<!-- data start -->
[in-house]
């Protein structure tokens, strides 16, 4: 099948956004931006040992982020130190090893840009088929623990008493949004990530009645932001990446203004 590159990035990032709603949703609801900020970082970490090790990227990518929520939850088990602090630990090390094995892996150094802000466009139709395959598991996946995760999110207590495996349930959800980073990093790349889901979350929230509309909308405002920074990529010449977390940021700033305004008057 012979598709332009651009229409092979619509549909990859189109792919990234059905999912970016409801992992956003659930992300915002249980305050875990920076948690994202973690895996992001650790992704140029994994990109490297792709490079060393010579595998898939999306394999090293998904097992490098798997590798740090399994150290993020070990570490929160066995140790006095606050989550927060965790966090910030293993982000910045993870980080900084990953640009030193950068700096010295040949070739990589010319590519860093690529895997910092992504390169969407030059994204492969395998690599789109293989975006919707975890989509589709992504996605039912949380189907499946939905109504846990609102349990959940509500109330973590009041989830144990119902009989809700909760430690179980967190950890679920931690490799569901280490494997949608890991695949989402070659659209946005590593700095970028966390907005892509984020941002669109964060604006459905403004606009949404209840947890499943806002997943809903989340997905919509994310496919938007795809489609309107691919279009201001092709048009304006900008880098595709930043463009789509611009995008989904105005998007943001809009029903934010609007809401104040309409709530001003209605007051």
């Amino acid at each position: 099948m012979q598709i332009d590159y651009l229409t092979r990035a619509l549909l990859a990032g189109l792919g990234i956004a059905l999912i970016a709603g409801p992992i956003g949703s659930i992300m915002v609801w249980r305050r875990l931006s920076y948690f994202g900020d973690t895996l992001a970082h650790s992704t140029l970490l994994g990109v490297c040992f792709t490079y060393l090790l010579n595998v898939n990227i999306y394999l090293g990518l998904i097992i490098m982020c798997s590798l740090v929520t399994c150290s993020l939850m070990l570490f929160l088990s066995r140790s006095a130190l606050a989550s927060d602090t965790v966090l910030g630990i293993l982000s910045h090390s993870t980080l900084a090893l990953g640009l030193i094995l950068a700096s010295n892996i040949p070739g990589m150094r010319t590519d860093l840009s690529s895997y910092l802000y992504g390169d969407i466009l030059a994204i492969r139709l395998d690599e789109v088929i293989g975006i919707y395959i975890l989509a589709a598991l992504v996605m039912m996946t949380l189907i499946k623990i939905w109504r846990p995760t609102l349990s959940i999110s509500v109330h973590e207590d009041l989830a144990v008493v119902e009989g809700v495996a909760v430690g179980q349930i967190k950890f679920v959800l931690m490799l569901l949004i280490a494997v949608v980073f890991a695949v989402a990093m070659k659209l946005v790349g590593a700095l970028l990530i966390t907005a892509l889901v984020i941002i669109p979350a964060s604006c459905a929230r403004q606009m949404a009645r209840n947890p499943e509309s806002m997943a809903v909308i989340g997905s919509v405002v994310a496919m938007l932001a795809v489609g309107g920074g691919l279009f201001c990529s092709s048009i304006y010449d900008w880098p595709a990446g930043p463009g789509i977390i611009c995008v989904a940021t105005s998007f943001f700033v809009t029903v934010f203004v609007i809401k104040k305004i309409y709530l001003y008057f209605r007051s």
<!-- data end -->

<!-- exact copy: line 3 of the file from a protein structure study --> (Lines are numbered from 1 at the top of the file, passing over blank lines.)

């Amino acid at each position: 099948m012979q598709i332009d590159y651009l229409t092979r990035a619509l549909l990859a990032g189109l792919g990234i956004a059905l999912i970016a709603g409801p992992i956003g949703s659930i992300m915002v609801w249980r305050r875990l931006s920076y948690f994202g900020d973690t895996l992001a970082h650790s992704t140029l970490l994994g990109v490297c040992f792709t490079y060393l090790l010579n595998v898939n990227i999306y394999l090293g990518l998904i097992i490098m982020c798997s590798l740090v929520t399994c150290s993020l939850m070990l570490f929160l088990s066995r140790s006095a130190l606050a989550s927060d602090t965790v966090l910030g630990i293993l982000s910045h090390s993870t980080l900084a090893l990953g640009l030193i094995l950068a700096s010295n892996i040949p070739g990589m150094r010319t590519d860093l840009s690529s895997y910092l802000y992504g390169d969407i466009l030059a994204i492969r139709l395998d690599e789109v088929i293989g975006i919707y395959i975890l989509a589709a598991l992504v996605m039912m996946t949380l189907i499946k623990i939905w109504r846990p995760t609102l349990s959940i999110s509500v109330h973590e207590d009041l989830a144990v008493v119902e009989g809700v495996a909760v430690g179980q349930i967190k950890f679920v959800l931690m490799l569901l949004i280490a494997v949608v980073f890991a695949v989402a990093m070659k659209l946005v790349g590593a700095l970028l990530i966390t907005a892509l889901v984020i941002i669109p979350a964060s604006c459905a929230r403004q606009m949404a009645r209840n947890p499943e509309s806002m997943a809903v909308i989340g997905s919509v405002v994310a496919m938007l932001a795809v489609g309107g920074g691919l279009f201001c990529s092709s048009i304006y010449d900008w880098p595709a990446g930043p463009g789509i977390i611009c995008v989904a940021t105005s998007f943001f700033v809009t029903v934010f203004v609007i809401k104040k305004i309409y709530l001003y008057f209605r007051s």